The head of UL Lafayette's Political Science Department has been presenting a compelling history of black civil rights in Lafayette Parish (embedded below) from the late 18th century to late 20th century including (but not limited to) the antebellum era, the Civil War, Reconstruction, Jim Crow and the modern Civil Rights Movement. His findings are unsettling yet vital to understanding the racial dynamic in Lafayette today. The IND “spoke” to Swanson via email about his research.
IND: What prompted you to undertake this research?
Swanson: I’ve studied and taught about civil rights history at the national and regional level for many years. My wife Anne is friends with Skyra Rideaux, and they’re both in Leadership Lafayette. Every year Leadership Lafayette has a “Foundation Day” where they cover area history. Skyra asked them if they could include black history, and they agreed. Skyra knew about my expertise through her friendship with Anne, and so Skyra asked if I could give the presentation. I agreed, and spent almost every spare waking minute (and many nights skipping some sleep) for the past few months pouring through local archives, online digital archives, local libraries, etc. learning about black history in Lafayette Parish.
IND: Tell us about your sources, primary, secondary etc.
Swanson: There have only been a few historical works written about Lafayette Parish in particular, and only a couple relatively recent ones talk much about the civil rights history of African-Americans in Lafayette Parish. From my knowledge of regional civil rights, I knew there were many details yet to be discovered, so I began by searching through the archives at City Hall and at the local courthouse, the Louisiana Room archival collections at UL-Lafayette’s library, and even the Louisiana State Archives in Baton Rouge.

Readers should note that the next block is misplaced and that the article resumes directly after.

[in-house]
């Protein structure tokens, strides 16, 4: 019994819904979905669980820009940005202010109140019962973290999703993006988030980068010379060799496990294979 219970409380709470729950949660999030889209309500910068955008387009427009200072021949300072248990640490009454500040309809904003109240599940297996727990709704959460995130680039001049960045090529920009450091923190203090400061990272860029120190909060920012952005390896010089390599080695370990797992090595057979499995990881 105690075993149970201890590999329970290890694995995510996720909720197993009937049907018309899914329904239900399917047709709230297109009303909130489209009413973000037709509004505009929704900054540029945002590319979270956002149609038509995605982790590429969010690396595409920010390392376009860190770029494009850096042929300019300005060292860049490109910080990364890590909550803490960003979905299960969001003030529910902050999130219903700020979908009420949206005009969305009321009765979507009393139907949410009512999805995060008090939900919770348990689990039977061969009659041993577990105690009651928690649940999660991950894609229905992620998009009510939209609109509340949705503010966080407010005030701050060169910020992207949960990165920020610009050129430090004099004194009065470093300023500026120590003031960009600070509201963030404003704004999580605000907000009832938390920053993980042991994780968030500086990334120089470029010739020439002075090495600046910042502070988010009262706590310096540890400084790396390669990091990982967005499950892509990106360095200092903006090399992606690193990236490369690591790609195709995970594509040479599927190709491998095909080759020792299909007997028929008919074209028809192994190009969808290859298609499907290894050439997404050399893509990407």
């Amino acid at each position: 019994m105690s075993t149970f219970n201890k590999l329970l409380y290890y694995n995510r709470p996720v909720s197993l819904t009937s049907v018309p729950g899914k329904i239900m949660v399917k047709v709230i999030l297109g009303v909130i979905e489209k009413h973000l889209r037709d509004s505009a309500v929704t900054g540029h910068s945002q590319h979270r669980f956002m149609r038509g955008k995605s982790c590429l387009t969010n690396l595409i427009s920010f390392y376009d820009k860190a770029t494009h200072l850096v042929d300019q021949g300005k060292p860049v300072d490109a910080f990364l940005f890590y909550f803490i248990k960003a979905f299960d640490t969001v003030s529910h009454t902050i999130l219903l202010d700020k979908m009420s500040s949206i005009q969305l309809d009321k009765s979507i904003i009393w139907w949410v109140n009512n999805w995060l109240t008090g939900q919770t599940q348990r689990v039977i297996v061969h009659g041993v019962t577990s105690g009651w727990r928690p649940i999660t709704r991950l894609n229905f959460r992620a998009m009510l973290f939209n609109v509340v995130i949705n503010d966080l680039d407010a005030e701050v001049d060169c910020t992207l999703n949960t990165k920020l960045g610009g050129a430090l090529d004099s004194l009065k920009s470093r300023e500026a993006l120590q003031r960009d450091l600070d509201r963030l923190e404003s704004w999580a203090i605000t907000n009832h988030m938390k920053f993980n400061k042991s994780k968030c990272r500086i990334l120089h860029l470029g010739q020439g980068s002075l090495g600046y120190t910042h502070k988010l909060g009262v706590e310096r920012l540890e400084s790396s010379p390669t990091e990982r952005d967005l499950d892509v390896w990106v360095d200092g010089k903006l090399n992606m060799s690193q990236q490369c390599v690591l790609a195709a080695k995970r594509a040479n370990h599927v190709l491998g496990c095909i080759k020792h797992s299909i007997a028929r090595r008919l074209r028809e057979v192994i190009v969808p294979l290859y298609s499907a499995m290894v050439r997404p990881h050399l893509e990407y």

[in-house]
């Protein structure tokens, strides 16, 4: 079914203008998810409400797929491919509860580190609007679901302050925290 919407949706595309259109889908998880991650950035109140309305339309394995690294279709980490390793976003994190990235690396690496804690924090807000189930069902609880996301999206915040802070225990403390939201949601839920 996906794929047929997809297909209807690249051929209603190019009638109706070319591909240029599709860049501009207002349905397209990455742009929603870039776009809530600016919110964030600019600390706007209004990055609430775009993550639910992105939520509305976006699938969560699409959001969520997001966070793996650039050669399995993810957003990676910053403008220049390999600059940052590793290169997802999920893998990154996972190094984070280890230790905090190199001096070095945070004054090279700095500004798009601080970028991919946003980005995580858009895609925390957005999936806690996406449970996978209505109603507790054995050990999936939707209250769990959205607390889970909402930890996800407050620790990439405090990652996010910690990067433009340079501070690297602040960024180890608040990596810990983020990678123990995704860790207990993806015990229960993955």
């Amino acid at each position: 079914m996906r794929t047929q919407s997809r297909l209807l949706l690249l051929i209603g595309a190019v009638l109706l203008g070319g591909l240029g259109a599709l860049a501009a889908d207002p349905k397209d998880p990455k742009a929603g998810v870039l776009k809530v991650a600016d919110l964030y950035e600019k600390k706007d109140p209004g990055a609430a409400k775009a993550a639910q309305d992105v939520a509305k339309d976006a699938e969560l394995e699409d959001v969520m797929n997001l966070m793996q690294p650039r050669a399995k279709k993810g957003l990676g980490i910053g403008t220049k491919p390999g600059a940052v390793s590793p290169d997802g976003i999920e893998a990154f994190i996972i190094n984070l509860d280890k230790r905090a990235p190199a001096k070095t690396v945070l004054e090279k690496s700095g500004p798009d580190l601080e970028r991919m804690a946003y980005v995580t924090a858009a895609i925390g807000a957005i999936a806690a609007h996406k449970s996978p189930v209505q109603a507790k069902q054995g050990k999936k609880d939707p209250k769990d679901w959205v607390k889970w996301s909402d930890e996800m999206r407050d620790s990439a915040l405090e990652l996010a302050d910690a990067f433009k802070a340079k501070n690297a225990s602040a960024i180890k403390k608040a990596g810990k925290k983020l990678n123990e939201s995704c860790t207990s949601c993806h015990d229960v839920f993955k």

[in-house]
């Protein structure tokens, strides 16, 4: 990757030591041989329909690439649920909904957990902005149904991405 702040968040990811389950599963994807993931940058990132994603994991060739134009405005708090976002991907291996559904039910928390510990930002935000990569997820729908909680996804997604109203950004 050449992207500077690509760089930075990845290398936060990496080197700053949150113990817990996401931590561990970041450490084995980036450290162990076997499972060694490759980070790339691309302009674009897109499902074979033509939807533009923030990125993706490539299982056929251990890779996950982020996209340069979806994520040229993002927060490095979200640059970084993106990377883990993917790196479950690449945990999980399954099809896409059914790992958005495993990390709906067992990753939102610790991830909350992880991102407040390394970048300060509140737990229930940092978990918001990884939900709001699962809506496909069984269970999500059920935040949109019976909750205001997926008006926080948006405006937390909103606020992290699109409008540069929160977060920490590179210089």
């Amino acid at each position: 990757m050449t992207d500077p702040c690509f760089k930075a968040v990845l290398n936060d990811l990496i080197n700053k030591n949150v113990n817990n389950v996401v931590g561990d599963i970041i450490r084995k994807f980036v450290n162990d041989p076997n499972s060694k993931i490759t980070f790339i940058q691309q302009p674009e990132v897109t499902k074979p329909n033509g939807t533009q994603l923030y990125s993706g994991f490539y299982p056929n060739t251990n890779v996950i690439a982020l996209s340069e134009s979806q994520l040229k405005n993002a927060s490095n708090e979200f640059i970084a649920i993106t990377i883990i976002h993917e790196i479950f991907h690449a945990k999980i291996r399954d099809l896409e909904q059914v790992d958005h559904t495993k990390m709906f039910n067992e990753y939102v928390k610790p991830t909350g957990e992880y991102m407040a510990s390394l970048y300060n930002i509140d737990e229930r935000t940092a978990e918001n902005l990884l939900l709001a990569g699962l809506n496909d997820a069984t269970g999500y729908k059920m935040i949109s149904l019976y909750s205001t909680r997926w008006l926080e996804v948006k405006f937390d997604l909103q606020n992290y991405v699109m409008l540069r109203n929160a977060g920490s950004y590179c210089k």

There are also many historical records that are now digitally available online (at least in part), such as Freedmen’s Bureau records, U.S. census data, Civil War correspondence, election data, and searchable full-text newspapers through the Library of Congress website “Chronicling America.” I’m still in the researching and data-collection stage in this regard.
I’ve also used many secondary sources that discuss Southern civil rights overall, or Louisiana civil rights history, to provide a “big picture” context for Lafayette Parish. I also use these nationally- or regionally focused secondary sources when they mention Lafayette Parish in particular, but most don’t mention Lafayette Parish at all, or might mention it in only a brief paragraph, or sometimes only a sentence or two, or even just a passing mention in a list within a sentence. By far the two best books I’ve come across that focus specifically on Lafayette Parish history are books by Carl Brasseaux and Michael Martin.
IND: What are your take-aways from the research?
Swanson: There are many significant take-aways from research. What surprised me most from my research was just how bad — in both breadth and depth — the violence and oppression was here in Lafayette Parish during slavery, the Civil War, Reconstruction, and Segregation. I’ve often heard and sometimes read a narrative that Lafayette Parish was different than the rest of the South, and was largely spared racial violence and oppression throughout its history, or that there were substantially less racial violence and oppression compared to the rest of Louisiana or the South. My research indicates that Lafayette Parish was not one of the best, but rather one of the worst, at some points in its history in these regards.
The lingering effects of this oppression are also noticeable, such as continuing de facto residential and school segregation, and also the poor economy (and resulting poor tax revenues) of the state and region compared to the rest of the United States.
The final message of my presentation, though, is cause for optimism. We’ve come so far — we’ve made such progress — that it shows that much more progress is achievable if we continue to work together as a community towards ever more racial unity and justice. In a very real sense, the Civil Rights Movement of the 1950s and 1960s finally did much of the job that the first Reconstruction failed at, making it the Second Reconstruction; but the need for, and work of, the Second Reconstruction is still ongoing.